Missouri’s curators voted Tuesday to ponder the school’s Big 12 exit. Put simply, Missouri’s curators voted — unanimously, FYI — to bail on the Big 12. At issue now is what the school would bring to its new home, which is apt to be the SEC.
Here were pause to note that some folks see Missouri as a better fit in the Big Ten — the Tigers already have a heated basketball rivalry with Illinois — but the Big Ten hasn’t been overt in its ardor to expand. The Big Ten might be happy as is. The SEC needs a 14th member to offset Texas A&M.
The SEC also needs Missouri for another reason: This whole round of conference-hopping has given big-time college sports the look of me-first-and-everybody-else-last Wall Street, and that’s not the look you want in the year 2011. (It’s reality, but it’s still an unseemly image for institutions of supposed higher learning.) Missouri plays pretty good football and good basketball, but that’s not its greatest lure for the SEC.
Missouri is a state school in a state — heck, a region — where the SEC doesn’t have an outpost, and it would also deliver the St. Louis and the Kansas City television markets. (That’s an upgrade over A&M, which delivers the less-prestigious College Station market.) Those are nice things to have, but they’re not essential. Of greater importance: The SEC views Missouri as another vehicle in its quest to spruce up its academic image, which could use sprucing.
If it adds Missouri, the SEC will count four schools among the high-minded Association of American Universities. That’s double from a month ago. Texas A&M is an AAU member, and so are Florida and Vanderbilt. Both the Aggies and the Tigers play good enough football that they won’t sully the SEC’s brand, and the SEC doesn’t need an Oklahoma or a Texas to burnish its standing as the best football league. (Check the latest Associated Press poll: SEC teams are ranked first, second, 10th, 15th, 17th and 18th.)
The SEC has been measured in its approach to School No. 14. It didn’t fall over itself when Texas and Oklahoma were making eyes at the Pac-12. It didn’t so much pursue Texas A&M as it allowed itself to be pursued. Adding a 13th member just sort of happened. Adding a 14th will be a considered choice.
Adding Missouri would do more for the SEC’s image off the field than on, and that’s a consideration a lot of us missed when this whole round of choosing-up got going. The SEC is often regarded as the root of all collegiate evil, but this is one time when the league ruled by football is trying not to act as if football is the only thing that matters.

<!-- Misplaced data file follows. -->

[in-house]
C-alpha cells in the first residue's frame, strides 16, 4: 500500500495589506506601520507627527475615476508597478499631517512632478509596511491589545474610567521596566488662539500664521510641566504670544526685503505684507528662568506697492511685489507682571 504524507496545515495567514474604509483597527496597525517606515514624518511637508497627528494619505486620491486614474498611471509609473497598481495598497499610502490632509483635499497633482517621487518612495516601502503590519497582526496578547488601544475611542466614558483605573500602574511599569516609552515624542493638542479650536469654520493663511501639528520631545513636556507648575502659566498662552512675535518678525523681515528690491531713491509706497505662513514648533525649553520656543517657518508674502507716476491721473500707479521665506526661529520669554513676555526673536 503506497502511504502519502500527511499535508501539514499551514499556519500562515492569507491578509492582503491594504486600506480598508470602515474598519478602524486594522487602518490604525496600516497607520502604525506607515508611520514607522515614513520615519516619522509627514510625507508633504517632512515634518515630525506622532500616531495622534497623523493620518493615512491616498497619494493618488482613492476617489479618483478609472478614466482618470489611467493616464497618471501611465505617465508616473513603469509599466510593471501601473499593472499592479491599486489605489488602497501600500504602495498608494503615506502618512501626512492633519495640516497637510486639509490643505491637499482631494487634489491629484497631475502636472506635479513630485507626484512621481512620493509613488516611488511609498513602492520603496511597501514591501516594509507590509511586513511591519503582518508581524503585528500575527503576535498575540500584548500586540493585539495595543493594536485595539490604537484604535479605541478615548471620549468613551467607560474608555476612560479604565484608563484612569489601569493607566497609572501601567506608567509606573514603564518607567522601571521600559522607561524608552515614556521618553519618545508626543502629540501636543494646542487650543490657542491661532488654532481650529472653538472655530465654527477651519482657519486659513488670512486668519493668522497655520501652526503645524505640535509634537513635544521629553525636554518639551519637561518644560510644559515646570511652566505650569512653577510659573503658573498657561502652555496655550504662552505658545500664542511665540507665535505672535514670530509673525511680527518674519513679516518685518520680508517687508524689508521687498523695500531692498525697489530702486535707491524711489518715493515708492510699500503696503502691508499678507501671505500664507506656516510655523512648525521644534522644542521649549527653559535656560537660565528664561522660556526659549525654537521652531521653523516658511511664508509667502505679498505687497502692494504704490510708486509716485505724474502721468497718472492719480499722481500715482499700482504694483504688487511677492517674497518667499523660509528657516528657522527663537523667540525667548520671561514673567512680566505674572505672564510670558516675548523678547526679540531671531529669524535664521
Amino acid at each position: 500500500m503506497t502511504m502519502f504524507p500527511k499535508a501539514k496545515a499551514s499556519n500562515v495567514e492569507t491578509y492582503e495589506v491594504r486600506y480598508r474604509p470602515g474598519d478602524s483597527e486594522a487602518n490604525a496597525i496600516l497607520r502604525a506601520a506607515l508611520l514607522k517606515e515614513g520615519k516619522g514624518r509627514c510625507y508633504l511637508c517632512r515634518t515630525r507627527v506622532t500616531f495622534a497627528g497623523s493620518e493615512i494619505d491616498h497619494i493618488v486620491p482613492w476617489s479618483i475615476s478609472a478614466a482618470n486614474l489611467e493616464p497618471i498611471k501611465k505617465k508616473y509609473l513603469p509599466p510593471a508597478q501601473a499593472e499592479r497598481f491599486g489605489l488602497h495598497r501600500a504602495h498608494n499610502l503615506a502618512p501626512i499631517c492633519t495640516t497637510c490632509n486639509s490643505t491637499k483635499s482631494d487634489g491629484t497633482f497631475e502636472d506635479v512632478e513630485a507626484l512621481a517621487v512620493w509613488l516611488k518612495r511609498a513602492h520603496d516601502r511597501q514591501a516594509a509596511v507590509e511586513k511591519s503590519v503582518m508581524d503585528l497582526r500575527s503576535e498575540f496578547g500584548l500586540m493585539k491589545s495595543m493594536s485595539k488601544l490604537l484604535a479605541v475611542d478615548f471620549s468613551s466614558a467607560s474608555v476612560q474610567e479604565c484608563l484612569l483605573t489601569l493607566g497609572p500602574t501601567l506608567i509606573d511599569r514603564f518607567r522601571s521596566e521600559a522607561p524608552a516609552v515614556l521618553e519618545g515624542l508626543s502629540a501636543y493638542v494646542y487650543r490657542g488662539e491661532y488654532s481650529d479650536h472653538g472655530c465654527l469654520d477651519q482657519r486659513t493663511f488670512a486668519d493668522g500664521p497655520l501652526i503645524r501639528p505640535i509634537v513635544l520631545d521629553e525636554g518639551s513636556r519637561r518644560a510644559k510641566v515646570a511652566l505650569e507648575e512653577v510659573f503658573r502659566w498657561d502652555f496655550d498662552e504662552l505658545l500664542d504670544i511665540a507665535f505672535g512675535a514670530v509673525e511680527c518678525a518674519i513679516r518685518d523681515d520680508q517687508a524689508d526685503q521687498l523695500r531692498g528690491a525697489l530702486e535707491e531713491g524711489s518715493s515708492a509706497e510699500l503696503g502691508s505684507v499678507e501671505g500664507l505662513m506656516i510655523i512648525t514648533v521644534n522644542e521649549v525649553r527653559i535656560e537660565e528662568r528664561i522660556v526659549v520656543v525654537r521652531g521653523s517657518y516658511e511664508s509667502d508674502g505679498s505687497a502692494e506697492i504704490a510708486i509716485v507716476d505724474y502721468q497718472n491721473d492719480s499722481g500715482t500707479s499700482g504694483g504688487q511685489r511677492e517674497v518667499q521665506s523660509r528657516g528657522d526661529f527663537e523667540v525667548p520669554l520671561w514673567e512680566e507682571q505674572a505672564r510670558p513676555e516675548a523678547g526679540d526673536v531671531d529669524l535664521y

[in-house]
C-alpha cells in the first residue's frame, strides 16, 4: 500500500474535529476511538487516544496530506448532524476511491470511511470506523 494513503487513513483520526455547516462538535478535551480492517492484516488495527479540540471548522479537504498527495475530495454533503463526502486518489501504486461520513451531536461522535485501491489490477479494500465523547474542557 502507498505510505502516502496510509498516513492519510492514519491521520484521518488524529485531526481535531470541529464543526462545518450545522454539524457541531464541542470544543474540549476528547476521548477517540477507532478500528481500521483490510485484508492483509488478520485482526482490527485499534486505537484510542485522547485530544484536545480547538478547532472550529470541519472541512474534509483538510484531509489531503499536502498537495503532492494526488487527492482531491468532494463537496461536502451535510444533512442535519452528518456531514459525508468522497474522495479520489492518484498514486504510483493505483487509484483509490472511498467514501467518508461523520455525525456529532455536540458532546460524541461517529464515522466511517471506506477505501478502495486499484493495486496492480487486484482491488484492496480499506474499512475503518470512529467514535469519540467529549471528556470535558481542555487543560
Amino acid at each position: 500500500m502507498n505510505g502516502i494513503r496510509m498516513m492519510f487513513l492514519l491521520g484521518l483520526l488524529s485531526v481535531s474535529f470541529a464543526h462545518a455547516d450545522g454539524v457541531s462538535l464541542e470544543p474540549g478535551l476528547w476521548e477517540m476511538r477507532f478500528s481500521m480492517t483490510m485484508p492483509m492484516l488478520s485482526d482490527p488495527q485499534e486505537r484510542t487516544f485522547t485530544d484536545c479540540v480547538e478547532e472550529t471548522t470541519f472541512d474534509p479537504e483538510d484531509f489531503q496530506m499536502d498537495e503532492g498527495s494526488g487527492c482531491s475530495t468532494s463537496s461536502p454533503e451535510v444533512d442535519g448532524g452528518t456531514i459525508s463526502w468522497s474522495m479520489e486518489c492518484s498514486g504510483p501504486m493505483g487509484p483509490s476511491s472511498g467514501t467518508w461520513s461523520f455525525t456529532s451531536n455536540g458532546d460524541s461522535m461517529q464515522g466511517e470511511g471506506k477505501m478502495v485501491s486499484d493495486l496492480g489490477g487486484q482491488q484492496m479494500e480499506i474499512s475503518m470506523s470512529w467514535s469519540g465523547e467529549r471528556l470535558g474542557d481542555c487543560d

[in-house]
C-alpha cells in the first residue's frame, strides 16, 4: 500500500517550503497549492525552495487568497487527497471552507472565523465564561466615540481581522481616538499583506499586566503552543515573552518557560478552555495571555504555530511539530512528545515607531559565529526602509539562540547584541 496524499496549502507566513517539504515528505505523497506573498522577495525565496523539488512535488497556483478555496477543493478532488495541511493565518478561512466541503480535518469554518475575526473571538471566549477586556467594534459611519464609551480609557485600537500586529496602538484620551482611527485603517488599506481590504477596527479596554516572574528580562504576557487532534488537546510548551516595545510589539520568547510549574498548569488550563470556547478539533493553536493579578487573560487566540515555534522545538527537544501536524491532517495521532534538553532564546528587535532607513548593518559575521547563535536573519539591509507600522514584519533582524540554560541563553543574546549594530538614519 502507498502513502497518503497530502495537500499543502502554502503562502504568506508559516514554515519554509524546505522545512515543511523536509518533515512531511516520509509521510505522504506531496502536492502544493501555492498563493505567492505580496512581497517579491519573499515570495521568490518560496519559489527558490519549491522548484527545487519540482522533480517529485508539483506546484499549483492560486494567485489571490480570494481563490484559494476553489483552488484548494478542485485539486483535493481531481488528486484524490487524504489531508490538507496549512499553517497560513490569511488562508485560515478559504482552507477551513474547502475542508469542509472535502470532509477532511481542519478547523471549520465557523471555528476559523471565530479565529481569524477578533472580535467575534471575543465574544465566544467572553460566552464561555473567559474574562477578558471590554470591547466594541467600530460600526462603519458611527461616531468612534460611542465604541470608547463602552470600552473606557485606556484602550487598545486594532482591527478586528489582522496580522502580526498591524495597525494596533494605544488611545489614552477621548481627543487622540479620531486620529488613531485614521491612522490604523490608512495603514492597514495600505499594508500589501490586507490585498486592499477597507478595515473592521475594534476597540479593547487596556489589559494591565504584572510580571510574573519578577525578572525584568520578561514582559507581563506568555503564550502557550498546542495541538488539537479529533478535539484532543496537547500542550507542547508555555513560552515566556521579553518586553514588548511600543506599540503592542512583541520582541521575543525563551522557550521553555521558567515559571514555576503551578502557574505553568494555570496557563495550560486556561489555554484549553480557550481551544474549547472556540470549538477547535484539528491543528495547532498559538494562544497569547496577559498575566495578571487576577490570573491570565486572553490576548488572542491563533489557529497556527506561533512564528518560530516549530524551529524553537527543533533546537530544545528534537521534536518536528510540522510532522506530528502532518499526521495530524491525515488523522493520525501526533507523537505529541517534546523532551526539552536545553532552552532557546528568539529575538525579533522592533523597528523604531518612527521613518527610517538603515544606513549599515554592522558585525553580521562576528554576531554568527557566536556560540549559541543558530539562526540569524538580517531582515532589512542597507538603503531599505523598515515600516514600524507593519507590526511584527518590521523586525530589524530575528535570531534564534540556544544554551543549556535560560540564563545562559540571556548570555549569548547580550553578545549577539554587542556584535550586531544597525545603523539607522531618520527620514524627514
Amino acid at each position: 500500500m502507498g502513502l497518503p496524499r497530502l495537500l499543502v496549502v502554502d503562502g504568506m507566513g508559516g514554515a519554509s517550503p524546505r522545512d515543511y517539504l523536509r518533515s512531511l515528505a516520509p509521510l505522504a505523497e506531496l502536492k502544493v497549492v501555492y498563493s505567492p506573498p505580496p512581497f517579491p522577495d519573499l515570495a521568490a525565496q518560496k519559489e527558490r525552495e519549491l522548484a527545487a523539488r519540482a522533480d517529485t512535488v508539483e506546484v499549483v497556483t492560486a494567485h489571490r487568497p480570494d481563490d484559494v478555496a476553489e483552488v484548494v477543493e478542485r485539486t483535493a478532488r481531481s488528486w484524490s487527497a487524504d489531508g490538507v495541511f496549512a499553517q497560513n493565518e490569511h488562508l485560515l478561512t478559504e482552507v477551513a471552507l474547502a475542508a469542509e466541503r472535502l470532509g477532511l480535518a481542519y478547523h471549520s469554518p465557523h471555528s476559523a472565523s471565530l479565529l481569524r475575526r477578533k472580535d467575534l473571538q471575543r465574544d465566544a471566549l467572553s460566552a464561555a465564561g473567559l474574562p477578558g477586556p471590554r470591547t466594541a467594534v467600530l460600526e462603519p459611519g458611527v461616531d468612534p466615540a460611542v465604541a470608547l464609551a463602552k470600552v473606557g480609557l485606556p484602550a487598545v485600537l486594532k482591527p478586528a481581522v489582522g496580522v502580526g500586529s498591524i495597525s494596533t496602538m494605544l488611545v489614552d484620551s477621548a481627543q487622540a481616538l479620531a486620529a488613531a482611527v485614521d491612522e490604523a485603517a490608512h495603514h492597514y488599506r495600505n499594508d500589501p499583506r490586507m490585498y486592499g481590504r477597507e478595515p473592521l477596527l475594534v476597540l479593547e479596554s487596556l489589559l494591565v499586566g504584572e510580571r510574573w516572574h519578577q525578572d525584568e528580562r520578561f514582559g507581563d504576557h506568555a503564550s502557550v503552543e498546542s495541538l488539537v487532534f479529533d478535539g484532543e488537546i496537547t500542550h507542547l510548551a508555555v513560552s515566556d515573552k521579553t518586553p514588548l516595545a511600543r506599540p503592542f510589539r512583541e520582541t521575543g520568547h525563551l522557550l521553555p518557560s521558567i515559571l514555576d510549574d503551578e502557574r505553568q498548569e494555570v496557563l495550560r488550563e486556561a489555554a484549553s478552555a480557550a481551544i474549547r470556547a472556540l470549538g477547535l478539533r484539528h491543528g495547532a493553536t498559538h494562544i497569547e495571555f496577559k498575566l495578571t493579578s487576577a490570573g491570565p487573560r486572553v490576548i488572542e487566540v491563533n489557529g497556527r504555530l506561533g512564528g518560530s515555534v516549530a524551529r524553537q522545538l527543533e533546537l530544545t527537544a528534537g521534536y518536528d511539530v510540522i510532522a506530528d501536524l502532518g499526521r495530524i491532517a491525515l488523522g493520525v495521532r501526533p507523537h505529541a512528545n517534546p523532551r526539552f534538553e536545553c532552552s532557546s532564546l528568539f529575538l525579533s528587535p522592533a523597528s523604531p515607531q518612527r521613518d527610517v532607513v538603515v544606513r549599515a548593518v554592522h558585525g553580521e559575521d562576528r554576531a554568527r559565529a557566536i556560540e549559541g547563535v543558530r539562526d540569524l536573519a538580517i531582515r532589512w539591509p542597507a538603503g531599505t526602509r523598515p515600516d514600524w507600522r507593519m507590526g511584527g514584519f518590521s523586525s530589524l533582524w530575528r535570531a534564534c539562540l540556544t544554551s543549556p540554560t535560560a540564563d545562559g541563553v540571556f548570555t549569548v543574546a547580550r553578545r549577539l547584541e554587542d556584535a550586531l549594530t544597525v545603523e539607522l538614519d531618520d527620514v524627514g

By landing Syracuse and Pittsburgh, the ACC all but destroyed the Big East. The SEC doesn’t need to destroy anything to ensure its survival; it’s the biggest conference today, and it’ll be the biggest 20 years from now. Mike Slive, the SEC’s commissioner, didn’t always carry water for King Football. He was the AD at Cornell and assistant AD at Dartmouth; he was also commissioner of the Great Midwest and Conference USA.
Slive is 71. He’s at an age where thoughts of legacy loom largest. (Indeed, at the SEC Media Days in Birmingham this summer the hot rumor, quickly refuted, was that Slive would announce his retirement.) He has presided over a decade of massive SEC growth, and now he wants to make sure that growth won’t be regarded, in the cold eye of history, as rampant pillaging.
When Mike Slive leaves this conference, he wants to be able to say, “We tried to do it the right way.” Others will quibble over the definition of “right,” but if the SEC pairs Missouri with Texas A&M it will be harder to make the case that the biggest league was utterly craven in its desires. Those are two good schools. They’ll broaden the base without rendering the league top-heavy. They’ll make the SEC not just bigger but better.
And that’s the key. As fascinating as the notion of the SEC with Texas and/or Oklahoma would have been, it would also have given rise to the charge of overkill. At some point the best league has to realize, “We’re good enough.” Slive and his associates have come to that quiet conclusion. If Missouri is indeed No. 14, the SEC will have done something the SEC doesn’t often do: It will have made a subtle splash.
By Mark Bradley